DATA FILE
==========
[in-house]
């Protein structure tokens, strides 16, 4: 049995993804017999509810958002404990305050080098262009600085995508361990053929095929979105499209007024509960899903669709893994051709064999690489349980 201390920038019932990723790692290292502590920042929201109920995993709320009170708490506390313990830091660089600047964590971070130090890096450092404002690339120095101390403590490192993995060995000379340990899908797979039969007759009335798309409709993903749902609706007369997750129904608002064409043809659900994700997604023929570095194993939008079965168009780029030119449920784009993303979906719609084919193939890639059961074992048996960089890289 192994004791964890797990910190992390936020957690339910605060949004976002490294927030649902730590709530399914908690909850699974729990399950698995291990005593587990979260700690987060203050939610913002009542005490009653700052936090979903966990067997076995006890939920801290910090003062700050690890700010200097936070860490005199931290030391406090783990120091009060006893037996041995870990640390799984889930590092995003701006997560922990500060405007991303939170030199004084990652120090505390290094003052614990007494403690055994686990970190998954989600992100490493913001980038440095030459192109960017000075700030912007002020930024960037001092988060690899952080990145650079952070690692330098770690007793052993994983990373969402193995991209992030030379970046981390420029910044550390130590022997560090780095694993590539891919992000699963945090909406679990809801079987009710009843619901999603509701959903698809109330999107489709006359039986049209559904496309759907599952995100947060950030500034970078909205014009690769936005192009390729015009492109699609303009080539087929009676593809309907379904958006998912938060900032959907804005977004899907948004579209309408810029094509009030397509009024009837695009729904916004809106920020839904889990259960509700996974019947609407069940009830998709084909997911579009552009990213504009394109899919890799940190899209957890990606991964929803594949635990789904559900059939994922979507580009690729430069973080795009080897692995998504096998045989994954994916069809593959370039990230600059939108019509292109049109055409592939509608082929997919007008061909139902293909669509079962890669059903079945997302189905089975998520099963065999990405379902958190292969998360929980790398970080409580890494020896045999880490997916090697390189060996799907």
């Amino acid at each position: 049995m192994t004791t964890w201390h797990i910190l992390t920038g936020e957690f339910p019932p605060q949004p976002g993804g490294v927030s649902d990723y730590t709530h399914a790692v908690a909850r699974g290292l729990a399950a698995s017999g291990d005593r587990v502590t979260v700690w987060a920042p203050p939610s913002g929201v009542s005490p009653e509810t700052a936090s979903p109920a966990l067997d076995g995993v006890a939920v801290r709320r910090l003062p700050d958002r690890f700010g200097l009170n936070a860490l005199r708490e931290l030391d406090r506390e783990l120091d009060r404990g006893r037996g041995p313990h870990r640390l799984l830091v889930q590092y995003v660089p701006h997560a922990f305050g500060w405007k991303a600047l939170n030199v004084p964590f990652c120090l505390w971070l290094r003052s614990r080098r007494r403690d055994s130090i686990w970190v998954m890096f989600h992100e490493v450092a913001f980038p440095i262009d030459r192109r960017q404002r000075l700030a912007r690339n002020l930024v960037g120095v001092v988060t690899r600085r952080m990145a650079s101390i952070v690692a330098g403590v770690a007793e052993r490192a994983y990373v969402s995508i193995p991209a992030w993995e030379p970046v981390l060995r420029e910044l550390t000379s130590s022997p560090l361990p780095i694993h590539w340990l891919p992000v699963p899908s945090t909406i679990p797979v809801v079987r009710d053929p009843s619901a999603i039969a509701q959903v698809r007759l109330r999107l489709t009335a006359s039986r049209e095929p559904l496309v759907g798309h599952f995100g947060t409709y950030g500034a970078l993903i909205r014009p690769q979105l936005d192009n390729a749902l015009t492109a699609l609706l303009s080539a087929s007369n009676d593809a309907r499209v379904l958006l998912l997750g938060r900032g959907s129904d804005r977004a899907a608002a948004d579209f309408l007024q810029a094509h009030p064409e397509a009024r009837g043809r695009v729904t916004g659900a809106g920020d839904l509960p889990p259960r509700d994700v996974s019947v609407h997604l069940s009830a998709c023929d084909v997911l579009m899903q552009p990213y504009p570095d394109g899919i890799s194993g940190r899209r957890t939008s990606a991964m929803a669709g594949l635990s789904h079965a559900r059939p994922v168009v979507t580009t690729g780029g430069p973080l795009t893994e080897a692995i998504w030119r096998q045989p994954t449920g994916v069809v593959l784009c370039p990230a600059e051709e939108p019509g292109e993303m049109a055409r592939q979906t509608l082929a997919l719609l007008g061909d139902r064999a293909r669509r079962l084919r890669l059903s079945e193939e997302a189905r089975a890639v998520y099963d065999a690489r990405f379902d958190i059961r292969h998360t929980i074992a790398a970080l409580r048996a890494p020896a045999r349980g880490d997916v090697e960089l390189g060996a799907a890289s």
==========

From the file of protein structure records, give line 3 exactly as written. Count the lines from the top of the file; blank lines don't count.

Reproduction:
């Amino acid at each position: 049995m192994t004791t964890w201390h797990i910190l992390t920038g936020e957690f339910p019932p605060q949004p976002g993804g490294v927030s649902d990723y730590t709530h399914a790692v908690a909850r699974g290292l729990a399950a698995s017999g291990d005593r587990v502590t979260v700690w987060a920042p203050p939610s913002g929201v009542s005490p009653e509810t700052a936090s979903p109920a966990l067997d076995g995993v006890a939920v801290r709320r910090l003062p700050d958002r690890f700010g200097l009170n936070a860490l005199r708490e931290l030391d406090r506390e783990l120091d009060r404990g006893r037996g041995p313990h870990r640390l799984l830091v889930q590092y995003v660089p701006h997560a922990f305050g500060w405007k991303a600047l939170n030199v004084p964590f990652c120090l505390w971070l290094r003052s614990r080098r007494r403690d055994s130090i686990w970190v998954m890096f989600h992100e490493v450092a913001f980038p440095i262009d030459r192109r960017q404002r000075l700030a912007r690339n002020l930024v960037g120095v001092v988060t690899r600085r952080m990145a650079s101390i952070v690692a330098g403590v770690a007793e052993r490192a994983y990373v969402s995508i193995p991209a992030w993995e030379p970046v981390l060995r420029e910044l550390t000379s130590s022997p560090l361990p780095i694993h590539w340990l891919p992000v699963p899908s945090t909406i679990p797979v809801v079987r009710d053929p009843s619901a999603i039969a509701q959903v698809r007759l109330r999107l489709t009335a006359s039986r049209e095929p559904l496309v759907g798309h599952f995100g947060t409709y950030g500034a970078l993903i909205r014009p690769q979105l936005d192009n390729a749902l015009t492109a699609l609706l303009s080539a087929s007369n009676d593809a309907r499209v379904l958006l998912l997750g938060r900032g959907s129904d804005r977004a899907a608002a948004d579209f309408l007024q810029a094509h009030p064409e397509a009024r009837g043809r695009v729904t916004g659900a809106g920020d839904l509960p889990p259960r509700d994700v996974s019947v609407h997604l069940s009830a998709c023929d084909v997911l579009m899903q552009p990213y504009p570095d394109g899919i890799s194993g940190r899209r957890t939008s990606a991964m929803a669709g594949l635990s789904h079965a559900r059939p994922v168009v979507t580009t690729g780029g430069p973080l795009t893994e080897a692995i998504w030119r096998q045989p994954t449920g994916v069809v593959l784009c370039p990230a600059e051709e939108p019509g292109e993303m049109a055409r592939q979906t509608l082929a997919l719609l007008g061909d139902r064999a293909r669509r079962l084919r890669l059903s079945e193939e997302a189905r089975a890639v998520y099963d065999a690489r990405f379902d958190i059961r292969h998360t929980i074992a790398a970080l409580r048996a890494p020896a045999r349980g880490d997916v090697e960089l390189g060996a799907a890289s």